There are many reasons why people decide to do legal work themselves rather than instruct a lawyer. Some people feel that they can do their own legal work, other people prefer to be in control of their own case and some people cannot afford to pay for a lawyer. There are organisations that offer free legal advice and you can find out more on Legal Choices.
It is sensible to seek legal advice as soon as possible if legal proceedings are taken against you, or before you begin legal action yourself. However, there are different reasons why you may decide to deal with a legal case yourself and, if you do, you may find that you have to represent yourself in court.
A litigant in person, is the name given to a person who goes to court, or a tribunal, without a lawyer. There has been an increase in litigants in person recently because of cuts to legal aid, increases in small claims limits and increases in tribunal fees.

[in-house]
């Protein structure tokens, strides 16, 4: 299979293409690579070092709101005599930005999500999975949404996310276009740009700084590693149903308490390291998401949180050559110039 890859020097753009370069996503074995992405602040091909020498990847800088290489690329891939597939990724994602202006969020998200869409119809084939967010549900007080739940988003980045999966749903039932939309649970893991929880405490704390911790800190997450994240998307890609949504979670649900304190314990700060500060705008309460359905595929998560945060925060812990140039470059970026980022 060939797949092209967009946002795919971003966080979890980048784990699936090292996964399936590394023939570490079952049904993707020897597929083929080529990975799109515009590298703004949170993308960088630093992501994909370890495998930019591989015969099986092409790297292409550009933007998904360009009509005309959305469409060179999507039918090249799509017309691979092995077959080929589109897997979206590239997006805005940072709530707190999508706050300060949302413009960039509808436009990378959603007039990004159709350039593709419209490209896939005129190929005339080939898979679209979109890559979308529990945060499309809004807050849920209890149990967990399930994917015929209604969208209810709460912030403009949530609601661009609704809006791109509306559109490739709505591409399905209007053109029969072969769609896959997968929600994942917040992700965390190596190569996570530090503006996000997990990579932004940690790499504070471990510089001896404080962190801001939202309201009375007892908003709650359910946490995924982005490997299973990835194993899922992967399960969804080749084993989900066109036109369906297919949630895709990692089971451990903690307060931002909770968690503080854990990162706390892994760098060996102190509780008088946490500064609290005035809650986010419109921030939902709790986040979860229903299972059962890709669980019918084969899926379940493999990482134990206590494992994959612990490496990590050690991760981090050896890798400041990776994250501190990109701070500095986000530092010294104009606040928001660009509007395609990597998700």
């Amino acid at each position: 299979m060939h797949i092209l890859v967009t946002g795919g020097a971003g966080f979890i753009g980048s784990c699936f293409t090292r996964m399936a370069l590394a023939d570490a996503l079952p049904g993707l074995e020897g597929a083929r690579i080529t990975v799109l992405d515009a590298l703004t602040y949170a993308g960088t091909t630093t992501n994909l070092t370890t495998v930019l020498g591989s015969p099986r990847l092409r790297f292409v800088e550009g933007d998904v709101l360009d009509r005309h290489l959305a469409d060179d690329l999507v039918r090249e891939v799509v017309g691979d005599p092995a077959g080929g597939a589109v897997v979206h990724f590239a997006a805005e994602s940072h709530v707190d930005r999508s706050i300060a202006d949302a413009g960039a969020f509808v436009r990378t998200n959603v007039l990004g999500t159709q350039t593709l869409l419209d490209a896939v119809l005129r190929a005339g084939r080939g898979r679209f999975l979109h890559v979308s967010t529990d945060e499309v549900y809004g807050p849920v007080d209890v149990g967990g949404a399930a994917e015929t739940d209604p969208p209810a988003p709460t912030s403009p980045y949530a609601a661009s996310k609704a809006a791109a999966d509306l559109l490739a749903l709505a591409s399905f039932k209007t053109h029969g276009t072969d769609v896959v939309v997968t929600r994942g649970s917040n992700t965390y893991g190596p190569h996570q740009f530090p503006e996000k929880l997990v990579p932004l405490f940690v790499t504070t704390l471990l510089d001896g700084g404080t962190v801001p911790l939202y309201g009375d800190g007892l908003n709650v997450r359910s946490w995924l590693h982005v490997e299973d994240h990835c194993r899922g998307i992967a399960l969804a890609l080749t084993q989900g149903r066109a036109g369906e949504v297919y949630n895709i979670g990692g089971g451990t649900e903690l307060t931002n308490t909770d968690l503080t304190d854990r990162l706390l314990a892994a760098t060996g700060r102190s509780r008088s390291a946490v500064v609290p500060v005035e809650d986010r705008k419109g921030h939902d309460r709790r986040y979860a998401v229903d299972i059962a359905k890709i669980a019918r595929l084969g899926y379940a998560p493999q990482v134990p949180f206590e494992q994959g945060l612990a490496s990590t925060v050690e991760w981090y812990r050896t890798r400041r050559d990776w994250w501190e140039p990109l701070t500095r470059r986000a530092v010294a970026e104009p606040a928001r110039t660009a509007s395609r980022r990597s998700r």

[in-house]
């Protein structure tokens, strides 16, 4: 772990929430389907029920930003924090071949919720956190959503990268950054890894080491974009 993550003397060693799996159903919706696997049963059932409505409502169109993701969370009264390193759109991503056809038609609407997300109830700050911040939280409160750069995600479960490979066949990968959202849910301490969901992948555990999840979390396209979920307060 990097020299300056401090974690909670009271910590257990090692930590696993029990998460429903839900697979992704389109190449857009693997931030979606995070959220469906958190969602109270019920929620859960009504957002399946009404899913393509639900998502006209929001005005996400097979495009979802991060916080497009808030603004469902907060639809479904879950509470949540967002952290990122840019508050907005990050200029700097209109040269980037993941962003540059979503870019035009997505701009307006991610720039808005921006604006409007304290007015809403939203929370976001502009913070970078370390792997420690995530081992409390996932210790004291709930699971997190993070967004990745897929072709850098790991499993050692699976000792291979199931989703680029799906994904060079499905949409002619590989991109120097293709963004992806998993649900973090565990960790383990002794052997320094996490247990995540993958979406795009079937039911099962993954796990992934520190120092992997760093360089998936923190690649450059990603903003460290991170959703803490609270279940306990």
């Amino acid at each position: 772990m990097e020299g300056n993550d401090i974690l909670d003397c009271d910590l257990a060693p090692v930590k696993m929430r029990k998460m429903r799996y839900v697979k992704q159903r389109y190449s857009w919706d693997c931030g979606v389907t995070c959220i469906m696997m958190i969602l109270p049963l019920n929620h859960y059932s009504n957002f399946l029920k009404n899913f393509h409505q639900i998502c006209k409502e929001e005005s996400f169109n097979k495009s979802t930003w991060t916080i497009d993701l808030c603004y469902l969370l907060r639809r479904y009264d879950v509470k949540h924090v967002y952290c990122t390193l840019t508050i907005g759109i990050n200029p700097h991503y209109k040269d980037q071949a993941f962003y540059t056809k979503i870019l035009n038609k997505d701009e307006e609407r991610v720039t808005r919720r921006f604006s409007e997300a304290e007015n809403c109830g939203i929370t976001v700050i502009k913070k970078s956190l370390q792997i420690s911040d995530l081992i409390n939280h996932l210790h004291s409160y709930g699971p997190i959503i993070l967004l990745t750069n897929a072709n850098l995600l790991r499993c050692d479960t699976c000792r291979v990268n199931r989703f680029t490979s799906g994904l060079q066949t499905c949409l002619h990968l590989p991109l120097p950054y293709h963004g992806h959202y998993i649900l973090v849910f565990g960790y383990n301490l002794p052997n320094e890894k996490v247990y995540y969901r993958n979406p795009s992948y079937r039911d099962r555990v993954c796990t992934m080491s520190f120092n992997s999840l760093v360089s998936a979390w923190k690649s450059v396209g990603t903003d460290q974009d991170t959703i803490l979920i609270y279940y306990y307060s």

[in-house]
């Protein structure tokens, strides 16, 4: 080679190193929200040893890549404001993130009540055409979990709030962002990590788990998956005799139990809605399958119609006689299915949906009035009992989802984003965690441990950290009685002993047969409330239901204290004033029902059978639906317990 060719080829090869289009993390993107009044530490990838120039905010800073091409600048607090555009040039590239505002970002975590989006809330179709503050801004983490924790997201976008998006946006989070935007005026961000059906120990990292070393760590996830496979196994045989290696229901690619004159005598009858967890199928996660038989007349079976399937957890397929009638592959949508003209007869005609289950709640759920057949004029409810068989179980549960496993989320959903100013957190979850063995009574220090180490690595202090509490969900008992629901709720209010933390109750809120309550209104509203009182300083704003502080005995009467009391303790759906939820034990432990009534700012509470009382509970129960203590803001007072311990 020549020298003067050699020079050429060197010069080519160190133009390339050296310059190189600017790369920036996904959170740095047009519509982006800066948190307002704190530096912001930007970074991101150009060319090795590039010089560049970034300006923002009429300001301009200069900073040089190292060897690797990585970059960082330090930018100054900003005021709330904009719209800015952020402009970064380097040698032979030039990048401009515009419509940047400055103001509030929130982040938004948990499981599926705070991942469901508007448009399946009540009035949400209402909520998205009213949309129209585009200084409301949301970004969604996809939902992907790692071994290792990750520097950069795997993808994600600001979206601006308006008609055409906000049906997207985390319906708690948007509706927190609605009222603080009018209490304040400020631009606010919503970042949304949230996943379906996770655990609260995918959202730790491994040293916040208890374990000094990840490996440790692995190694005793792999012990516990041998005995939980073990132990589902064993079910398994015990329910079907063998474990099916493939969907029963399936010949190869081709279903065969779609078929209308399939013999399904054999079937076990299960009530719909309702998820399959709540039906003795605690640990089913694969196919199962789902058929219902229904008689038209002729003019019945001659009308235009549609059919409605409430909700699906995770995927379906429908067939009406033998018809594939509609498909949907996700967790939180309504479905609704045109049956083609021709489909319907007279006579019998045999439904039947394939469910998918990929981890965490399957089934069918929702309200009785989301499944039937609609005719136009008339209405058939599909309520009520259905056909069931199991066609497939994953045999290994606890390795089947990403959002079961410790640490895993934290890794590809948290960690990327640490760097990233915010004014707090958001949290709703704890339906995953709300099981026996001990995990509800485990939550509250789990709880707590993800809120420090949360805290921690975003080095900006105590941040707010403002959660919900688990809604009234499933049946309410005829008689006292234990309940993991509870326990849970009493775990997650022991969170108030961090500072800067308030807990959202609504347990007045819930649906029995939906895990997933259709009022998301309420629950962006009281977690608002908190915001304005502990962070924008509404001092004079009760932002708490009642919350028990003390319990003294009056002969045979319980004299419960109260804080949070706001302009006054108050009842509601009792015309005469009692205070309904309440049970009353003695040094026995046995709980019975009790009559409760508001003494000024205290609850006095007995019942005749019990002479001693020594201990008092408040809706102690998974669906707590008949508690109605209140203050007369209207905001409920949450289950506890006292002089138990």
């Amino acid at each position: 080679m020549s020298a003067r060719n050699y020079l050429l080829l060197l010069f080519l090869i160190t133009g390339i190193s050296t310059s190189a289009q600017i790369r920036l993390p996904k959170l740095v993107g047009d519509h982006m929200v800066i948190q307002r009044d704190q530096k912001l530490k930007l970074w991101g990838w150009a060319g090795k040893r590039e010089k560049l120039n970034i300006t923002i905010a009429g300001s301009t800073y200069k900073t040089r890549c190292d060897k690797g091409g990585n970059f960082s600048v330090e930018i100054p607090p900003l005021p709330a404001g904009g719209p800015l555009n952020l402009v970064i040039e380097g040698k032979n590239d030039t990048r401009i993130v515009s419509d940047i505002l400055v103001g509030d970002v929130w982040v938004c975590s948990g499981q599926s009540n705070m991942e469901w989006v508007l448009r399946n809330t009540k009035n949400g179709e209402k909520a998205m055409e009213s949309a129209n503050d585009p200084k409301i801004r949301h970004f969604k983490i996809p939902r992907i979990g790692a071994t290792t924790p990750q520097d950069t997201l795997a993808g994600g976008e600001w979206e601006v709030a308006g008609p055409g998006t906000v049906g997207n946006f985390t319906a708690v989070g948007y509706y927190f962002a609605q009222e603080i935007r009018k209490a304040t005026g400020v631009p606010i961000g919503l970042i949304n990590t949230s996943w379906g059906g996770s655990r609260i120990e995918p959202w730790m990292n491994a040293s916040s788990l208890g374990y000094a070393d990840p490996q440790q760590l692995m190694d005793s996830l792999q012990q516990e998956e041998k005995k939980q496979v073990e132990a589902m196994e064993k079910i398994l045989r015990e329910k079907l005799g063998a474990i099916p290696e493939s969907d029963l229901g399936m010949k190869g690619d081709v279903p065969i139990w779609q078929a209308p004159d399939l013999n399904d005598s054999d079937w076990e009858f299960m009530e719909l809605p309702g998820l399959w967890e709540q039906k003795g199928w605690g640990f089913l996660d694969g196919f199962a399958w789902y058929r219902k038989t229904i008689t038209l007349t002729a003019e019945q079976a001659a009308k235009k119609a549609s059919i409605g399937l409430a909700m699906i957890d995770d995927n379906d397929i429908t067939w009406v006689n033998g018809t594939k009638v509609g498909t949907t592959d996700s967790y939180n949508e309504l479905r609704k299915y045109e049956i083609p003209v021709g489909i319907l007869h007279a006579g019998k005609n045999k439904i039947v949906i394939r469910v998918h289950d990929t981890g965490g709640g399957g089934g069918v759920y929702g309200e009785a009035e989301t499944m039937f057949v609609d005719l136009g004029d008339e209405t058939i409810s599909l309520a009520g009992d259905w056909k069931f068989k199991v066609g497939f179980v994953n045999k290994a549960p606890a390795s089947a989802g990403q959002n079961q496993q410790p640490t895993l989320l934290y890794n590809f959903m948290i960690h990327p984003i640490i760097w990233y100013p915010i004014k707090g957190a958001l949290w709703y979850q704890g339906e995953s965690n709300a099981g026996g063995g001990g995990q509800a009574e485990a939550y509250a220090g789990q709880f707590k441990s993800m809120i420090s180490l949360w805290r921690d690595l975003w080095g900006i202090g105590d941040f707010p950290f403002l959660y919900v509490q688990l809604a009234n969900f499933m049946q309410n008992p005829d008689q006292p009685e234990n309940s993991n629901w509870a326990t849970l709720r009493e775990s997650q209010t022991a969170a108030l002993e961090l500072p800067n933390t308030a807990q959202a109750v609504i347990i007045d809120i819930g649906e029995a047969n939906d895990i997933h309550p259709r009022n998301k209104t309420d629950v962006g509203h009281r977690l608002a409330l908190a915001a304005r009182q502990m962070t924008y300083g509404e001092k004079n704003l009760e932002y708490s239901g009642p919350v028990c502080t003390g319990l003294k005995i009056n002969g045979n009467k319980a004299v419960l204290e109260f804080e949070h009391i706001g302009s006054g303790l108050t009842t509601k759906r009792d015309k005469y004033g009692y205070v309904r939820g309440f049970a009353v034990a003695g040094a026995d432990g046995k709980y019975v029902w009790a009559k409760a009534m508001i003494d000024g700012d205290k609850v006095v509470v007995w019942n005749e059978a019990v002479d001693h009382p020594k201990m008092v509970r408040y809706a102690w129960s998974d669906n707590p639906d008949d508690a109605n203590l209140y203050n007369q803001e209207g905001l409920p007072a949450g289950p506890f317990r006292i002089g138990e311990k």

The organisations which represent lawyers have produced a Guidelines to help litigants in person know what to expect (and what not to expect) from the lawyer for the other side in court proceedings.
You may have a lawyer with you when you go into court, but the other side does not. Your lawyer has responsibilities to you and also specific responsibilities and duties to the court.
The organisations which represent lawyers have produced Guidelines. If the other side in a court case does not have a lawyer, the Guidelines explain how your lawyer will deal with them.